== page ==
Chronic pain may rewire the brain in such a way that it decreases motivation, even after an individual takes painkillers, a new study in mice finds.
People don't like pain, but it does serve a purpose: to prevent further harm and pain. The brain's rewiring during chronic pain may stem from the way pain helps people, researchers said.
"Acute pain is useful because it limits or stops our behavior to prevent further injury, promote healing and prevent a similar injury in the future," said the study's lead researcher, Neil Schwartz, a postdoctoral research fellow of psychiatry at Stanford University in California.
But chronic pain can permeate a person's life. People with chronic pain report feeling fatigue, depression and decreased motivation, Schwartz told Live Science. [5 Surprising Facts About Pain]
In the new study, Schwartz and his colleagues gave mice a chocolate-flavored pellet if they poked their noses into a small hole. But the task became more difficult over time, requiring dozens of nose pokes for a pellet.
The researchers divided the mice into three groups — one group of mice with injuries to their sciatic nerves (the nerves that run down the back of the leg), one group of mice with inflamed paws and a control group of uninjured mice. In tests a week later, the injured mice poked their noses into the hole, but they gave up sooner than the uninjured mice. This finding suggests they had decreased motivation, according to the study, published today (July 31) in the journal Science.
Tests showed that the injured mice still liked the reward and were still able to move around the chamber. But somehow, the pain decreased their motivation. Even painkillers failed to improve their performance.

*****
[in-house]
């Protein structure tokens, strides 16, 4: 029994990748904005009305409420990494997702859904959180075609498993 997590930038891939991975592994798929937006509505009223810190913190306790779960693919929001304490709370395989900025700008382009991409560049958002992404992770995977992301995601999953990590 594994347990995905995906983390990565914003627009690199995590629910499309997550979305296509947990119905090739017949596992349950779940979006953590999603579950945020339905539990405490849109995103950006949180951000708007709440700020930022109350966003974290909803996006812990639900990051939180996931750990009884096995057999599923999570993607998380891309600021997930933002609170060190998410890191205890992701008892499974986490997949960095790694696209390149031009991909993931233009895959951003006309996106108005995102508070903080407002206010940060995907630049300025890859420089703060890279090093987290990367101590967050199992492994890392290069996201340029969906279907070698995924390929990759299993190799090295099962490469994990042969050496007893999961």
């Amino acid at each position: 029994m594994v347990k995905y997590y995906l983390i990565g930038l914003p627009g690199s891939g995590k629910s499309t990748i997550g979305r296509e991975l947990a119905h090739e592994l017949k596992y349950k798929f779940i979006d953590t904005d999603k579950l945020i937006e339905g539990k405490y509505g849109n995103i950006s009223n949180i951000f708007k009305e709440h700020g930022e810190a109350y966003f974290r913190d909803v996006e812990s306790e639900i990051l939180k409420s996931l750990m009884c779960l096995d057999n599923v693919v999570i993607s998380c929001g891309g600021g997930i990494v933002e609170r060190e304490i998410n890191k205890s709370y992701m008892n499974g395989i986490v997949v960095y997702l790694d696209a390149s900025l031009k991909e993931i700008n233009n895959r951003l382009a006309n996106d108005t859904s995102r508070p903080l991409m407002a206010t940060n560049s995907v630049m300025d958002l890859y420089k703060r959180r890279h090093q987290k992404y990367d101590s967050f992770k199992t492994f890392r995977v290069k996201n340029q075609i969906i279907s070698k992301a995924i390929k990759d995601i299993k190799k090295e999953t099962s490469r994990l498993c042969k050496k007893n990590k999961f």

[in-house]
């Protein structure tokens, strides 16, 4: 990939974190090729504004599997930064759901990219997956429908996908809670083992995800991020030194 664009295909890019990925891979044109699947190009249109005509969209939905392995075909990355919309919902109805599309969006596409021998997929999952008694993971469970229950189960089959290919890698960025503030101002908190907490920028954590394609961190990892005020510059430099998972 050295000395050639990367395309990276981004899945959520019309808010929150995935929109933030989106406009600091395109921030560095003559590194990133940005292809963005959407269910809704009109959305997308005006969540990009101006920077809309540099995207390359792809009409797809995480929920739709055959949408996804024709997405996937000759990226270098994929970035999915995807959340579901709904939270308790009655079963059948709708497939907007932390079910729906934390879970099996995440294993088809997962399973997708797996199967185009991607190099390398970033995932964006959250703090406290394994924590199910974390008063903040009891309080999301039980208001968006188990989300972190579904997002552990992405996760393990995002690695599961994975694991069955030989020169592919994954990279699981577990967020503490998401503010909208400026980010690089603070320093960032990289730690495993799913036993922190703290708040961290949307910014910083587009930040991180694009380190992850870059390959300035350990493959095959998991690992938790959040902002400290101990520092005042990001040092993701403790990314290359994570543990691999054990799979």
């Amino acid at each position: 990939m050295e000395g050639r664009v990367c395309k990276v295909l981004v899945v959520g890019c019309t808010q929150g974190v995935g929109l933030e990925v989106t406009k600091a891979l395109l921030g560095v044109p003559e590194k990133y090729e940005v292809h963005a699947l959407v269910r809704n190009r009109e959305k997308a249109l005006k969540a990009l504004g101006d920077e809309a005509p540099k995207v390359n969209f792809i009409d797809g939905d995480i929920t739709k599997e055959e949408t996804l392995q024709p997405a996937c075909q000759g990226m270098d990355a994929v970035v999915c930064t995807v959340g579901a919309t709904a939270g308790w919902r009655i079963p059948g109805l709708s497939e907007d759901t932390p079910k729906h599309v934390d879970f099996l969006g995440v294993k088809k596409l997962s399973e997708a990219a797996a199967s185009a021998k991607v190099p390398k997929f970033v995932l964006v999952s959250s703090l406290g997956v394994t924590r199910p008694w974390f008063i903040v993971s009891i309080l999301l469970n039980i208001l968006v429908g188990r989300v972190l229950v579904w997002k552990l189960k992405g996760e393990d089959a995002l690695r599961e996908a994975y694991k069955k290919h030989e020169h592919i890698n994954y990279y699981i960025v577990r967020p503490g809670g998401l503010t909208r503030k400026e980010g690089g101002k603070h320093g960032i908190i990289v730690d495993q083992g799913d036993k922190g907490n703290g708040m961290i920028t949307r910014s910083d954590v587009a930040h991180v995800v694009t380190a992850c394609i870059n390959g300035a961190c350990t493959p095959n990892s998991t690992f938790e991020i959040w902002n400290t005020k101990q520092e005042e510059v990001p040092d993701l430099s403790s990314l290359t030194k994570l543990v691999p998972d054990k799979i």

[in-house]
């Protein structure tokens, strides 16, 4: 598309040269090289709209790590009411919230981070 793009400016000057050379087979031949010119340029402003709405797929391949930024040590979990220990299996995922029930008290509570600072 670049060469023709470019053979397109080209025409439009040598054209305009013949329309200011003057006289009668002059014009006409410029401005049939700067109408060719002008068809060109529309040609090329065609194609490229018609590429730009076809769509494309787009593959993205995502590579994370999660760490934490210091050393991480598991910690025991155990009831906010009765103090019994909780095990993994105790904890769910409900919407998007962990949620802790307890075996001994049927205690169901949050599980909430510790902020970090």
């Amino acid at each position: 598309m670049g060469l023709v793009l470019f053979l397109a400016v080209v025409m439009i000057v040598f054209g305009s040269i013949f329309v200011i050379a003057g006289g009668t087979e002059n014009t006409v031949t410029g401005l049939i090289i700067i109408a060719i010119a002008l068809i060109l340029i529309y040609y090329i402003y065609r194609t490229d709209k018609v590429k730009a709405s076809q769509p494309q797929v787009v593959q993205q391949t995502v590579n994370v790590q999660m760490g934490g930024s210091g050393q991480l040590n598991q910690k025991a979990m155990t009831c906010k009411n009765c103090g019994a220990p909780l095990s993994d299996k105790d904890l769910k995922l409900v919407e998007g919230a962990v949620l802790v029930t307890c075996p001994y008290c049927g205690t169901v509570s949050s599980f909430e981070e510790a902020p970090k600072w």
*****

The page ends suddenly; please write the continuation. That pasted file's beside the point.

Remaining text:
However, the injured mice did just as well as the uninjured mice did when the test was easy and required only a few nose pokes. "It was only when the task was substantially difficult that we saw this detriment in behavior," Schwartz said.
The researchers also found that some of the nerve cells in the nucleus accumbens, an area of the brain associated with pain and motivation, were not firing properly.
The researchers identified a signaling chemical called galanin as the link between changes in the brain's circuits and the decreased motivation. When the researchers inactivated the galanin receptor in the nucleus accumbens, the brain currents returned to normal, and the injured mice completed the test as well as the uninjured mice did.
"What's new is, they found a place in the brain where this actually happens, where the critical change occurs that results in this decreased willingness to go get food," said Howard Fields, the director of The Wheeler Center for the Neurobiology of Addiction at the University California, San Francisco School of Medicine, who was not involved in the study.
The finding may guide future research on behaviors that accompany chronic pain, Fields said.
"Maybe it won't have a direct effect on the pain intensity, which is where most pain treatments are directed, but maybe it will target some of the disabling behavioral changes that occur," said Fields, who wrote an opinion piece accompanying the study in the journal.
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Laura is the archaeology and Life's Little Mysteries editor at Live Science. She also reports on general science, including paleontology. Her work has appeared in The New York Times, Scholastic, Popular Science and Spectrum, a site on autism research. She has won multiple awards from the Society of Professional Journalists and the Washington Newspaper Publishers Association for her reporting at a weekly newspaper near Seattle. Laura holds a bachelor's degree in English literature and psychology from Washington University in St. Louis and a master's degree in science writing from NYU.